Being both honest and kind is how we grow in our faith and mature through Jesus
When Paul writes to the church in Ephesus, he tells them to speak what is true with love. This should be our guide in all that we say. While this makes sense, it’s harder to put into practice.
This phrase, to speak truth in love, starts with a call for honesty. As the saying goes, “Honesty is the best policy.” Better still, the Bible commands us not to lie (Leviticus 19:11).
Yet how often do we tell a tiny fib to protect someone’s feelings? Is this okay? How often do we tell someone an untruth because it is expedient? Or maybe we lie to avoid a confrontation or having a difficult conversation.
While some of these issues may be shades of gray, others are black-and-white. The point is Paul tells us to speak the truth.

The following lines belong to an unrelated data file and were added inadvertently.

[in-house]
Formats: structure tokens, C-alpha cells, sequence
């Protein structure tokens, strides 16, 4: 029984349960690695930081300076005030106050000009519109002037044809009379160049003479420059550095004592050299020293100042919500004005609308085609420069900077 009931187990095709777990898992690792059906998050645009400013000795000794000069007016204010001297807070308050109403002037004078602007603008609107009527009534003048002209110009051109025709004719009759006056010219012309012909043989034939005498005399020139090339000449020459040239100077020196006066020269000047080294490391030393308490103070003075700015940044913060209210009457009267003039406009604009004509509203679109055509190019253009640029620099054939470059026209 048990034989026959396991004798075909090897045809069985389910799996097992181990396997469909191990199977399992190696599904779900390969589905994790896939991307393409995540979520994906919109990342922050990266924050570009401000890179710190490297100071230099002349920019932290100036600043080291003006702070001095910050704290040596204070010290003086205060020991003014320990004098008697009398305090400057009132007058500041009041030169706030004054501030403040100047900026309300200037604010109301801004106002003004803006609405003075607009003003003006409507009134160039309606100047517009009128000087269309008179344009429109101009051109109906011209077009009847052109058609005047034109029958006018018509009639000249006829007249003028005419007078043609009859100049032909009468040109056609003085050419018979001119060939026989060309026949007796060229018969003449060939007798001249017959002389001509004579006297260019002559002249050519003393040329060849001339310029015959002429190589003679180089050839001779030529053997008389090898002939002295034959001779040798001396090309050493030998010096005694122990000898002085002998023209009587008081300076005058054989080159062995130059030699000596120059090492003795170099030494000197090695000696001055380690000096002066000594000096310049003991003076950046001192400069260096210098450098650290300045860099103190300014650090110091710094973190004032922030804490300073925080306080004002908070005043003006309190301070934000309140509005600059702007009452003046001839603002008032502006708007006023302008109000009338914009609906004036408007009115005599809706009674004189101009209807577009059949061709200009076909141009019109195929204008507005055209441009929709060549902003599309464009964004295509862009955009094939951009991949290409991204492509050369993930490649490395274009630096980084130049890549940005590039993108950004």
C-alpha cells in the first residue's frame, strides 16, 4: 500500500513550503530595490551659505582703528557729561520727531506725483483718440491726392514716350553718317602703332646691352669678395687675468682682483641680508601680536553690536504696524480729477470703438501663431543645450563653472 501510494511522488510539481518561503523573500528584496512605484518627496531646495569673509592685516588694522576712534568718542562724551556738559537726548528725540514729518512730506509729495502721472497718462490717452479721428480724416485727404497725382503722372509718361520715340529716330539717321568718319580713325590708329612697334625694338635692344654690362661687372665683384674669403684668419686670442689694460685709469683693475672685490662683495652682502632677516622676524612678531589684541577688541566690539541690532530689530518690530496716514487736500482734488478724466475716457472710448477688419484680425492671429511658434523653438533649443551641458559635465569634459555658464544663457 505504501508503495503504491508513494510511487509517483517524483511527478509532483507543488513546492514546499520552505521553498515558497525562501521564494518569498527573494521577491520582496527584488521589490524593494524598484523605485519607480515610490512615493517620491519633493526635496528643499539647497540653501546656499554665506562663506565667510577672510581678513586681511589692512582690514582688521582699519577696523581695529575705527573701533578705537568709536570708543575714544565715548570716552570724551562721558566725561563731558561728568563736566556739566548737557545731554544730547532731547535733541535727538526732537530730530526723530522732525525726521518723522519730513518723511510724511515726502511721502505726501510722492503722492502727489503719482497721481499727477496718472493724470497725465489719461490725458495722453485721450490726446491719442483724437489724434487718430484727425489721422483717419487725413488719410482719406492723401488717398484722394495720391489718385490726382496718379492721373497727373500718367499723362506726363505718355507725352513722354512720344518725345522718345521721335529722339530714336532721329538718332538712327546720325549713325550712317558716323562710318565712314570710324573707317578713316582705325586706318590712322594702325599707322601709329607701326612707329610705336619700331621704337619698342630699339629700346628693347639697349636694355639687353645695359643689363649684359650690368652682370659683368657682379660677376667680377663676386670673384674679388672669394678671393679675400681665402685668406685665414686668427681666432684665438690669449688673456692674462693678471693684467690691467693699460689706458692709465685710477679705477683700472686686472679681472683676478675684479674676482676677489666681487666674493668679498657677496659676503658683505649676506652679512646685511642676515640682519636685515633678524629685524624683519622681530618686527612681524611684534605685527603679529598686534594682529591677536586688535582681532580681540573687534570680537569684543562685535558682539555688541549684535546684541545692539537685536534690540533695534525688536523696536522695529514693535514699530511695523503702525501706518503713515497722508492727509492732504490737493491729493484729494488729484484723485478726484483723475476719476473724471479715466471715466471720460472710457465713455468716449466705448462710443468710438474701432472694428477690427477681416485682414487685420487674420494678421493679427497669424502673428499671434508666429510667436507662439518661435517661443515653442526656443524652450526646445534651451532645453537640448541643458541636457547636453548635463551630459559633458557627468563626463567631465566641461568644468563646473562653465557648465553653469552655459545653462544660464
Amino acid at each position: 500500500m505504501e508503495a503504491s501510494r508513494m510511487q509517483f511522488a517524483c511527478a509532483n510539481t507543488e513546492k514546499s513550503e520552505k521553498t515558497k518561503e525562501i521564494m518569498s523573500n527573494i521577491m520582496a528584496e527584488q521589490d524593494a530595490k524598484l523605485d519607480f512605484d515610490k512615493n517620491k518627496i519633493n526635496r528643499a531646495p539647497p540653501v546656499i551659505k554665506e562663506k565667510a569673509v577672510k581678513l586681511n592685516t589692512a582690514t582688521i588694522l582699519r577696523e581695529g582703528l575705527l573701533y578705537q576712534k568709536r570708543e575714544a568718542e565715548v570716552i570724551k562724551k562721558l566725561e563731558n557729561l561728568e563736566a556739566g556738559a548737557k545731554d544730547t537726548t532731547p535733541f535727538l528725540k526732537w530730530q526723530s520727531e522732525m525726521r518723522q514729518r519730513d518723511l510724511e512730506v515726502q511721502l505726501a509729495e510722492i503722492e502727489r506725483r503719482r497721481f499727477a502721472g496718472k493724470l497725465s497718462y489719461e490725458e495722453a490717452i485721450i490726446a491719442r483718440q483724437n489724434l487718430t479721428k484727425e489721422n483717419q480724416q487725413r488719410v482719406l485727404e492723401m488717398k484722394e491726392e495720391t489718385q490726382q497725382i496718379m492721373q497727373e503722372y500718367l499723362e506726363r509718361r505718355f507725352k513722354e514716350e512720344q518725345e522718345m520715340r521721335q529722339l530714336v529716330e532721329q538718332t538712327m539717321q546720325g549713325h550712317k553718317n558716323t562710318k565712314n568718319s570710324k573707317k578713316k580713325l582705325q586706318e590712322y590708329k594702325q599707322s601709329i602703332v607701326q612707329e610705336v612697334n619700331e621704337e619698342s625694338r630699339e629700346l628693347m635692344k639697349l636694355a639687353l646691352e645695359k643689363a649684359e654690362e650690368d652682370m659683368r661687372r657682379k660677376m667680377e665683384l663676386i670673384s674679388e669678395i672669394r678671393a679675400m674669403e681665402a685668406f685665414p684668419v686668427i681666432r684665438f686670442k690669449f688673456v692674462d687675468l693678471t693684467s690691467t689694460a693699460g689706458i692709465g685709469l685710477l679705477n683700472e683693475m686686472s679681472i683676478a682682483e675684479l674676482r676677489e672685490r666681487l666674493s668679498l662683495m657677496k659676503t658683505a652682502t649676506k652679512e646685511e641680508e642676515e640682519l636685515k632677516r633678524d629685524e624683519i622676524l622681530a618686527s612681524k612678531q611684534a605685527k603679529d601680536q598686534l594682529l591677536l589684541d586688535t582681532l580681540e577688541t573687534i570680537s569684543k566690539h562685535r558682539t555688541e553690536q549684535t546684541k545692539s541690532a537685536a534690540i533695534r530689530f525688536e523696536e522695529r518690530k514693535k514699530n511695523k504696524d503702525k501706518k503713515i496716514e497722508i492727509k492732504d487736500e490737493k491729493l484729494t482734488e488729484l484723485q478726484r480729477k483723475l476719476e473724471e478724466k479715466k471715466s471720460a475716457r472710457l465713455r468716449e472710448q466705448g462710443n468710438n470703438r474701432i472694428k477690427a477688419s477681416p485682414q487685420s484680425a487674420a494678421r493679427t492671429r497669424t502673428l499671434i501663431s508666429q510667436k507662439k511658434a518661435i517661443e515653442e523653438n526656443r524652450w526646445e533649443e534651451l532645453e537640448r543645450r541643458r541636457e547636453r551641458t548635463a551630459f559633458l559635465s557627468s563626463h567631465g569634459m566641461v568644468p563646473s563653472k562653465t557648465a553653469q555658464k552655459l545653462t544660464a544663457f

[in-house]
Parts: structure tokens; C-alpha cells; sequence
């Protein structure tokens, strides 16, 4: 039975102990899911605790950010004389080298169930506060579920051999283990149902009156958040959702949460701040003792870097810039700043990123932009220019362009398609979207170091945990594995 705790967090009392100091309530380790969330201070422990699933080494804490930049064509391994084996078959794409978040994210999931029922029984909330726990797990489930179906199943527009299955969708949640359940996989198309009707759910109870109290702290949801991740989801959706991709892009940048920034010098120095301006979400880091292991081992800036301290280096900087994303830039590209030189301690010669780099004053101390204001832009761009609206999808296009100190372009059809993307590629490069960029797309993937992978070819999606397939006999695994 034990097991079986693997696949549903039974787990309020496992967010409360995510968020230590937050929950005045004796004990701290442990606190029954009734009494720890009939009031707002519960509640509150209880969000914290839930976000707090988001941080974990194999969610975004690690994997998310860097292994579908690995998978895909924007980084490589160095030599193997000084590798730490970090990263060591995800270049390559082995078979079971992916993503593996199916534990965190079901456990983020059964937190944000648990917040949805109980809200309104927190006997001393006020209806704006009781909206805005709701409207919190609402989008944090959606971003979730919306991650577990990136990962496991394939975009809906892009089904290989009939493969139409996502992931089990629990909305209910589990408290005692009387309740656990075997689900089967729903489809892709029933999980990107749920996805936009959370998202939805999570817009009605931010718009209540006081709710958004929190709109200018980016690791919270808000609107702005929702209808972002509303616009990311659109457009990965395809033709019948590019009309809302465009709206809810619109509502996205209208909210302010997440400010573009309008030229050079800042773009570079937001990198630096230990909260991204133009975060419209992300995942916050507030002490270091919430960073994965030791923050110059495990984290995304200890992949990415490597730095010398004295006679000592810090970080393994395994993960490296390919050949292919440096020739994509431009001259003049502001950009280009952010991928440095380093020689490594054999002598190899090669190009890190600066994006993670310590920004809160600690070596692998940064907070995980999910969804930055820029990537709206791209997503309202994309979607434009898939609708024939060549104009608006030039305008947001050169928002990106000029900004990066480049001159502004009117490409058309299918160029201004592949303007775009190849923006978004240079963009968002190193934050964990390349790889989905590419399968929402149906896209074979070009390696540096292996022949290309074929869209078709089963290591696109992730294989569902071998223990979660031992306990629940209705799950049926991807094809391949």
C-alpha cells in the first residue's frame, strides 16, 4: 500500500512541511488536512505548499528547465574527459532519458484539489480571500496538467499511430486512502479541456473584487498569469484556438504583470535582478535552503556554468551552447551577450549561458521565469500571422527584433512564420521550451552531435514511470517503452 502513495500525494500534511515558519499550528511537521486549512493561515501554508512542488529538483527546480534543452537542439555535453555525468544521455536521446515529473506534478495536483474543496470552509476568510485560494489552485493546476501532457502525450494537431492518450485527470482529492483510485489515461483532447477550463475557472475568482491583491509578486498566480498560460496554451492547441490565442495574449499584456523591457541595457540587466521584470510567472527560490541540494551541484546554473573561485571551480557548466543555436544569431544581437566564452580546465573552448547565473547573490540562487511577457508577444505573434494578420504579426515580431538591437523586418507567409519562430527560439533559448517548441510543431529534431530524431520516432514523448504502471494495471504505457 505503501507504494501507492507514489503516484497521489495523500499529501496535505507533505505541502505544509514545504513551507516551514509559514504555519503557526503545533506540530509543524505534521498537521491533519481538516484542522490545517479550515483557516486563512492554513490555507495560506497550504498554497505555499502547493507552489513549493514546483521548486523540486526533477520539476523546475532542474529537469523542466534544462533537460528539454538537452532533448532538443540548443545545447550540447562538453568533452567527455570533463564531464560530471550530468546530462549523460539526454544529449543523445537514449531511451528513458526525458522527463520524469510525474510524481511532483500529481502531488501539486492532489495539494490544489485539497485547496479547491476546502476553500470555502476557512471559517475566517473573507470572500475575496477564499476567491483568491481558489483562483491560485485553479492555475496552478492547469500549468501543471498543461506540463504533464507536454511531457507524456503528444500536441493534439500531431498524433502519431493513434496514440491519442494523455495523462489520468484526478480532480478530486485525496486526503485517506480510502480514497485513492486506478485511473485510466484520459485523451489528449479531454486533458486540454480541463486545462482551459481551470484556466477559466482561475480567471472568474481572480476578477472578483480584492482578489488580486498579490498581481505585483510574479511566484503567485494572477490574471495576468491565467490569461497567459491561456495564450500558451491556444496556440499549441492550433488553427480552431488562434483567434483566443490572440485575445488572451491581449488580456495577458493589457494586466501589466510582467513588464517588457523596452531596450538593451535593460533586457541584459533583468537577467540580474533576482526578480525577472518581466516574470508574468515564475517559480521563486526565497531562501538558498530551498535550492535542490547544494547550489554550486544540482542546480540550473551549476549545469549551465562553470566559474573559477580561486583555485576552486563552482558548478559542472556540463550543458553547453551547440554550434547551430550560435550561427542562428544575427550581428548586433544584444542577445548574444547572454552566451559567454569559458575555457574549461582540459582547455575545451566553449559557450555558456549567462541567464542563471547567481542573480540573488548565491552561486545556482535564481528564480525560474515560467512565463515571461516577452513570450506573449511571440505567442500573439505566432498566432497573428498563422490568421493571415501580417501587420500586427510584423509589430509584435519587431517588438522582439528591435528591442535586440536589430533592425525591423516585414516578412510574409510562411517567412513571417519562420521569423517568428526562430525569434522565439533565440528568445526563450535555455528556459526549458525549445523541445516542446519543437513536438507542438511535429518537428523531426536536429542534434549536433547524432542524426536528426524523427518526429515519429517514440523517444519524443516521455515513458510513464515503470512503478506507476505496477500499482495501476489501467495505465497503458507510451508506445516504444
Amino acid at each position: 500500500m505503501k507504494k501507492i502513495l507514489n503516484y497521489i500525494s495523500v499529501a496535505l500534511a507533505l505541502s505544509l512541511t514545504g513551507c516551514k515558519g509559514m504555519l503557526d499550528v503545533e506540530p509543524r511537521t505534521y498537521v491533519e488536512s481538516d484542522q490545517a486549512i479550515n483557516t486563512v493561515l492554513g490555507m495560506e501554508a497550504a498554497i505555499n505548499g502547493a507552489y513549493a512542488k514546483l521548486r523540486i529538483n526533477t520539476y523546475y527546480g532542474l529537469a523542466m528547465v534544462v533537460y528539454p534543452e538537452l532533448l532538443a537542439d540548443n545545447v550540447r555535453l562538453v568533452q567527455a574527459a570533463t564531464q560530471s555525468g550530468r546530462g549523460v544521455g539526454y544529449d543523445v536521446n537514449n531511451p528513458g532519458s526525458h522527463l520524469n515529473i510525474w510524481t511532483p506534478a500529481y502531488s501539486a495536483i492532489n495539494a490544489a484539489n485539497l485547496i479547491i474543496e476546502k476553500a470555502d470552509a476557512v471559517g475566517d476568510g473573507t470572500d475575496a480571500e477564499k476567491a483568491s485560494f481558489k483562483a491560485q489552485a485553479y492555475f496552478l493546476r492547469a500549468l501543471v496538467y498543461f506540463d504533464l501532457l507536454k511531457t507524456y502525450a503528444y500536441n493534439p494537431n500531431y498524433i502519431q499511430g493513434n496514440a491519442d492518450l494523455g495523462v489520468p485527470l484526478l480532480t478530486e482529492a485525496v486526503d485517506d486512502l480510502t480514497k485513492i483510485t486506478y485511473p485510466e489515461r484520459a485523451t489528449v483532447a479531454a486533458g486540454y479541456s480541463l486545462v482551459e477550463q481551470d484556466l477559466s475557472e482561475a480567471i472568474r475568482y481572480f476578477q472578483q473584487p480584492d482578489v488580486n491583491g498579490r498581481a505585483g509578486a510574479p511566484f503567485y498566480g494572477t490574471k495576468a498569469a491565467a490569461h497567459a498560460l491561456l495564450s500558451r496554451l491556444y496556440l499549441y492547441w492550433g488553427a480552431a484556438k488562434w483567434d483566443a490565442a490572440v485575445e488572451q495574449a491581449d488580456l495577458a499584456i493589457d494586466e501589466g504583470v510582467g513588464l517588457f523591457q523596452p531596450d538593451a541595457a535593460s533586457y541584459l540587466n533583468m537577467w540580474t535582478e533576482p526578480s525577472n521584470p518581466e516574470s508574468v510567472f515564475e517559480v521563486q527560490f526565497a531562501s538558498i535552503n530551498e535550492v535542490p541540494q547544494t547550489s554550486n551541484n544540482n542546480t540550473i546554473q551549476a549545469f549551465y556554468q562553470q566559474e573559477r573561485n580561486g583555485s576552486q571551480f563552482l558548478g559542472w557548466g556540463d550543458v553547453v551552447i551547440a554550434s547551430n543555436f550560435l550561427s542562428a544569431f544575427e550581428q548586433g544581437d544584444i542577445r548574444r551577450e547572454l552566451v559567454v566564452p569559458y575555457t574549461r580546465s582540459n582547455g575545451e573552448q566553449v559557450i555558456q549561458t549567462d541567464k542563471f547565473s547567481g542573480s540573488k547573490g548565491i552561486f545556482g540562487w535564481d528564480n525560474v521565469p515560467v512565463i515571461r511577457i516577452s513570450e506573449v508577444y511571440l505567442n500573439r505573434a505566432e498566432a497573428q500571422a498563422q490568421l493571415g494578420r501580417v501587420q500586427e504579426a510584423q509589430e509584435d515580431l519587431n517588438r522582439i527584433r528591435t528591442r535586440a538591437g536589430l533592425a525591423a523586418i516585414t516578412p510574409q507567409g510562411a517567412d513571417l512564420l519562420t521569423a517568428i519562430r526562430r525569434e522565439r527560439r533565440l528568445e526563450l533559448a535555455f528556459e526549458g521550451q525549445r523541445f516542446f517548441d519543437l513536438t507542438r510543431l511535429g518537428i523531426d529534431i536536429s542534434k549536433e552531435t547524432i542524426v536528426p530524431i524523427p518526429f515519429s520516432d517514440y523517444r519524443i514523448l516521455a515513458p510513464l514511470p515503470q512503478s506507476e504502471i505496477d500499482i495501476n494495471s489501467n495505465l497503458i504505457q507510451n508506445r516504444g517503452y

The guiding principle in how we express ourselves honestly is love. Love should temper what we say and how we say it. We want our words to help and not to hurt. Love is the framework for truth telling.
Yet sometimes out of a desire to love, we hide the truth. We obscure what is real because it is the easier path to take. This is a show of love, but it’s outcome isn’t truth.
We need to speak what is true and to do so with a loving attitude.
Though speaking the truth in love feels like wise advice, it’s not always the easiest path to take. Being both honest and loving at the same time can be a challenging thing to do. But we must persist in this effort.
When we speak the truth in love, Paul tells us that we will grow in our faith and develop maturity as the group of people—the church—who follow Jesus.
That’s why speaking truth in love is so important. We do it for Jesus.
Peter DeHaan writes about biblical Christianity to confront status quo religion and live a life that matters. He seeks a fresh approach to following Jesus through the lens of Scripture, without the baggage of made-up traditions and meaningless practices.